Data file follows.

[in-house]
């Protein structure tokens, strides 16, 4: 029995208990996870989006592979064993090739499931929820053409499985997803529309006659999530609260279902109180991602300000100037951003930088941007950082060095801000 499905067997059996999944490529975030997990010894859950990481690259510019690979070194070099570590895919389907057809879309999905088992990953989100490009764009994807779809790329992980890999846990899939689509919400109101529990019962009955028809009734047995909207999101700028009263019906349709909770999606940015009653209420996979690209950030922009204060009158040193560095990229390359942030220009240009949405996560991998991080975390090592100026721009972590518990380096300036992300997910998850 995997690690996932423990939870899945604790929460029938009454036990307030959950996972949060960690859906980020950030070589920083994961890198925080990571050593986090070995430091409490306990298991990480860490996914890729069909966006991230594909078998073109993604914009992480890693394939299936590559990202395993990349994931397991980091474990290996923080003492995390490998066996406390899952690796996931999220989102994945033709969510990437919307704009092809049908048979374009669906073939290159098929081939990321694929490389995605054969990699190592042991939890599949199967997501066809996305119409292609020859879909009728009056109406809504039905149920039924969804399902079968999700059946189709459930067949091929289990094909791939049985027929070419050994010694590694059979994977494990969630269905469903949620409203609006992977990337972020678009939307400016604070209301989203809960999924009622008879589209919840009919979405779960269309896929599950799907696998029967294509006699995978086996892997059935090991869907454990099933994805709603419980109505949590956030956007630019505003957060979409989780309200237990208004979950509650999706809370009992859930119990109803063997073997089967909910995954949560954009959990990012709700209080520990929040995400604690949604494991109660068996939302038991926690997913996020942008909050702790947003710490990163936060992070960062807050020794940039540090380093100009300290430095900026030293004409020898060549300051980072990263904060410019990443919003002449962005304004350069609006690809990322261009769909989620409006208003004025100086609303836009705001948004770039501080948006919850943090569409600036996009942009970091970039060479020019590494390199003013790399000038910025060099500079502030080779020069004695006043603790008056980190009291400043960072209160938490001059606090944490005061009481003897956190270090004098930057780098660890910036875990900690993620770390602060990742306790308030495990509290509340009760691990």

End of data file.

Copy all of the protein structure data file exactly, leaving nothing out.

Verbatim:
[in-house]
């Protein structure tokens, strides 16, 4: 029995208990996870989006592979064993090739499931929820053409499985997803529309006659999530609260279902109180991602300000100037951003930088941007950082060095801000 499905067997059996999944490529975030997990010894859950990481690259510019690979070194070099570590895919389907057809879309999905088992990953989100490009764009994807779809790329992980890999846990899939689509919400109101529990019962009955028809009734047995909207999101700028009263019906349709909770999606940015009653209420996979690209950030922009204060009158040193560095990229390359942030220009240009949405996560991998991080975390090592100026721009972590518990380096300036992300997910998850 995997690690996932423990939870899945604790929460029938009454036990307030959950996972949060960690859906980020950030070589920083994961890198925080990571050593986090070995430091409490306990298991990480860490996914890729069909966006991230594909078998073109993604914009992480890693394939299936590559990202395993990349994931397991980091474990290996923080003492995390490998066996406390899952690796996931999220989102994945033709969510990437919307704009092809049908048979374009669906073939290159098929081939990321694929490389995605054969990699190592042991939890599949199967997501066809996305119409292609020859879909009728009056109406809504039905149920039924969804399902079968999700059946189709459930067949091929289990094909791939049985027929070419050994010694590694059979994977494990969630269905469903949620409203609006992977990337972020678009939307400016604070209301989203809960999924009622008879589209919840009919979405779960269309896929599950799907696998029967294509006699995978086996892997059935090991869907454990099933994805709603419980109505949590956030956007630019505003957060979409989780309200237990208004979950509650999706809370009992859930119990109803063997073997089967909910995954949560954009959990990012709700209080520990929040995400604690949604494991109660068996939302038991926690997913996020942008909050702790947003710490990163936060992070960062807050020794940039540090380093100009300290430095900026030293004409020898060549300051980072990263904060410019990443919003002449962005304004350069609006690809990322261009769909989620409006208003004025100086609303836009705001948004770039501080948006919850943090569409600036996009942009970091970039060479020019590494390199003013790399000038910025060099500079502030080779020069004695006043603790008056980190009291400043960072209160938490001059606090944490005061009481003897956190270090004098930057780098660890910036875990900690993620770390602060990742306790308030495990509290509340009760691990």